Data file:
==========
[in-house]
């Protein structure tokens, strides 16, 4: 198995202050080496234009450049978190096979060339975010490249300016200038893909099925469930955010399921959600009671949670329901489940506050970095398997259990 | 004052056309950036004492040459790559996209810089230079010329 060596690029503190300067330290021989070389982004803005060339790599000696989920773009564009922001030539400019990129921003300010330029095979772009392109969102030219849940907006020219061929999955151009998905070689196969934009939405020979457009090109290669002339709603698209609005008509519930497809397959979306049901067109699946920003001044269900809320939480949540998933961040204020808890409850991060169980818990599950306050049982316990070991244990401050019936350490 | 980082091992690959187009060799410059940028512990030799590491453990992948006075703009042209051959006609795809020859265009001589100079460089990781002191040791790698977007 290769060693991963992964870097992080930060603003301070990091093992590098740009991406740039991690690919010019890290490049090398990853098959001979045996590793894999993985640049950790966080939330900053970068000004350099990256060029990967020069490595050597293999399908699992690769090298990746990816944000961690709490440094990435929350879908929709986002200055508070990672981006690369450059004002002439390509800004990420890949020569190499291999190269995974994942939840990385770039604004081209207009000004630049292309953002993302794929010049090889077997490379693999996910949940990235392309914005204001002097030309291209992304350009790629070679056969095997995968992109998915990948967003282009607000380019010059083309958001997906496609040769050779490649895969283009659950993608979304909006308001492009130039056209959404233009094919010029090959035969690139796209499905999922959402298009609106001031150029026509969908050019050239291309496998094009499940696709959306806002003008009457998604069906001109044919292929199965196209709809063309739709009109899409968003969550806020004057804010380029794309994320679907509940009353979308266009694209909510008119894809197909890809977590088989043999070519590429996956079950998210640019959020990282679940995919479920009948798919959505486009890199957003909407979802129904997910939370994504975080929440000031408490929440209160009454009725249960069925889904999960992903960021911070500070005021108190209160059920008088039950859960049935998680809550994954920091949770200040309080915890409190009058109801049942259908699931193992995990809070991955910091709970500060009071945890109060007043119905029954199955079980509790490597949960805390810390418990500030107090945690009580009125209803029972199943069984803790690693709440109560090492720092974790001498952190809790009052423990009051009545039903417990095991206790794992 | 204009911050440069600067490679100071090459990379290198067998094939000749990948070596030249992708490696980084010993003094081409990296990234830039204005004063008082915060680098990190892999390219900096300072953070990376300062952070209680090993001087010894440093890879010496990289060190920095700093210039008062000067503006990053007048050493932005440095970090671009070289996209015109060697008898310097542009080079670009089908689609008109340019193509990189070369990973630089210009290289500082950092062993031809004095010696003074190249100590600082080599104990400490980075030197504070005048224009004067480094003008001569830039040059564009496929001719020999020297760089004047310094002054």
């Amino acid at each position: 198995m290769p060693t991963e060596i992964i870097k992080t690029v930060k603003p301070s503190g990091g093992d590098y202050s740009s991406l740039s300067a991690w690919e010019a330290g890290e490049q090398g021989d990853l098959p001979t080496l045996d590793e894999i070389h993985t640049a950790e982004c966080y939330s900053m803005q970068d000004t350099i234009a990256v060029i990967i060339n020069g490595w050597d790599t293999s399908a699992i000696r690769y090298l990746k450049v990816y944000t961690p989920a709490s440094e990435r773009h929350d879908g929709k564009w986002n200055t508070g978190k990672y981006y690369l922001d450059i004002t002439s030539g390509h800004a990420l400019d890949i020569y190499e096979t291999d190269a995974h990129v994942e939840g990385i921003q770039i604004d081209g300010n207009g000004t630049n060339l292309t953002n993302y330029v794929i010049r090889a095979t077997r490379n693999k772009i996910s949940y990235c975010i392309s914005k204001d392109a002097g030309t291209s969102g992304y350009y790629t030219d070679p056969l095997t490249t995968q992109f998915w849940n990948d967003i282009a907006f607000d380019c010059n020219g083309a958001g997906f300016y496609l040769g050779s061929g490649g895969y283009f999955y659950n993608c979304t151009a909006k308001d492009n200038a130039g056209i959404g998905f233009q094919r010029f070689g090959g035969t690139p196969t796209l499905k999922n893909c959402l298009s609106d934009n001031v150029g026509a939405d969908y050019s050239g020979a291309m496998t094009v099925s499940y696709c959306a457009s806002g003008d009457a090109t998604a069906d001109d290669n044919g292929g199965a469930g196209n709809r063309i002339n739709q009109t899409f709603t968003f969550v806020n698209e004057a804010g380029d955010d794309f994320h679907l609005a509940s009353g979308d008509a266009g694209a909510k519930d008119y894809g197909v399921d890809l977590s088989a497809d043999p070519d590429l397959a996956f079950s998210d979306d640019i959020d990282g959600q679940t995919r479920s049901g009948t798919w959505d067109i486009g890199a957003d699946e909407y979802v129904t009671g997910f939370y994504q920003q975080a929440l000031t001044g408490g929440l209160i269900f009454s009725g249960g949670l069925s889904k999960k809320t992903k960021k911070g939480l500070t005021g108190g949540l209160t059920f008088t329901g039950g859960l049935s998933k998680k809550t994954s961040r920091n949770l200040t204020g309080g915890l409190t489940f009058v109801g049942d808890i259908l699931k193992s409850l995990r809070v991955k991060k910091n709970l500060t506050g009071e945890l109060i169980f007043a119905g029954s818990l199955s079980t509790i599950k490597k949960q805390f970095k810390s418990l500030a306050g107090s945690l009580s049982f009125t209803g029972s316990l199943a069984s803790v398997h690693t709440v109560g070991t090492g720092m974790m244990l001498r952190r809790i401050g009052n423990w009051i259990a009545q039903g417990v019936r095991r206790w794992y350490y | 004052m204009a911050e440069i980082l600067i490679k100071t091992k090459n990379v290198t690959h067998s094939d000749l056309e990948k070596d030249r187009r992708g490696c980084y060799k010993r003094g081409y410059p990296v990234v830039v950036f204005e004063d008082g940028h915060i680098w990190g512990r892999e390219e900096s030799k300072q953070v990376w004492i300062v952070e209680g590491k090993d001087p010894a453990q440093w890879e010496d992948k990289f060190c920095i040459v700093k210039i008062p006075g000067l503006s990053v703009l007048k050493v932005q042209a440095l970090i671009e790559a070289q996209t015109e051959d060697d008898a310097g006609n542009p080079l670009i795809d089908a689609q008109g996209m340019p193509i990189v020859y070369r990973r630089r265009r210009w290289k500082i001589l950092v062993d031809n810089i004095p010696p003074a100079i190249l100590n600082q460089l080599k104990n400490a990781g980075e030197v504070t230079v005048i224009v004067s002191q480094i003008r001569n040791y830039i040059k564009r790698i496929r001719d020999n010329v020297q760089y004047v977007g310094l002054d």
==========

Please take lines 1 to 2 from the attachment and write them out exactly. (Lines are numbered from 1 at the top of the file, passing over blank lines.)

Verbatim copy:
[in-house]
């Protein structure tokens, strides 16, 4: 198995202050080496234009450049978190096979060339975010490249300016200038893909099925469930955010399921959600009671949670329901489940506050970095398997259990 | 004052056309950036004492040459790559996209810089230079010329 060596690029503190300067330290021989070389982004803005060339790599000696989920773009564009922001030539400019990129921003300010330029095979772009392109969102030219849940907006020219061929999955151009998905070689196969934009939405020979457009090109290669002339709603698209609005008509519930497809397959979306049901067109699946920003001044269900809320939480949540998933961040204020808890409850991060169980818990599950306050049982316990070991244990401050019936350490 | 980082091992690959187009060799410059940028512990030799590491453990992948006075703009042209051959006609795809020859265009001589100079460089990781002191040791790698977007 290769060693991963992964870097992080930060603003301070990091093992590098740009991406740039991690690919010019890290490049090398990853098959001979045996590793894999993985640049950790966080939330900053970068000004350099990256060029990967020069490595050597293999399908699992690769090298990746990816944000961690709490440094990435929350879908929709986002200055508070990672981006690369450059004002002439390509800004990420890949020569190499291999190269995974994942939840990385770039604004081209207009000004630049292309953002993302794929010049090889077997490379693999996910949940990235392309914005204001002097030309291209992304350009790629070679056969095997995968992109998915990948967003282009607000380019010059083309958001997906496609040769050779490649895969283009659950993608979304909006308001492009130039056209959404233009094919010029090959035969690139796209499905999922959402298009609106001031150029026509969908050019050239291309496998094009499940696709959306806002003008009457998604069906001109044919292929199965196209709809063309739709009109899409968003969550806020004057804010380029794309994320679907509940009353979308266009694209909510008119894809197909890809977590088989043999070519590429996956079950998210640019959020990282679940995919479920009948798919959505486009890199957003909407979802129904997910939370994504975080929440000031408490929440209160009454009725249960069925889904999960992903960021911070500070005021108190209160059920008088039950859960049935998680809550994954920091949770200040309080915890409190009058109801049942259908699931193992995990809070991955910091709970500060009071945890109060007043119905029954199955079980509790490597949960805390810390418990500030107090945690009580009125209803029972199943069984803790690693709440109560090492720092974790001498952190809790009052423990009051009545039903417990095991206790794992 | 204009911050440069600067490679100071090459990379290198067998094939000749990948070596030249992708490696980084010993003094081409990296990234830039204005004063008082915060680098990190892999390219900096300072953070990376300062952070209680090993001087010894440093890879010496990289060190920095700093210039008062000067503006990053007048050493932005440095970090671009070289996209015109060697008898310097542009080079670009089908689609008109340019193509990189070369990973630089210009290289500082950092062993031809004095010696003074190249100590600082080599104990400490980075030197504070005048224009004067480094003008001569830039040059564009496929001719020999020297760089004047310094002054």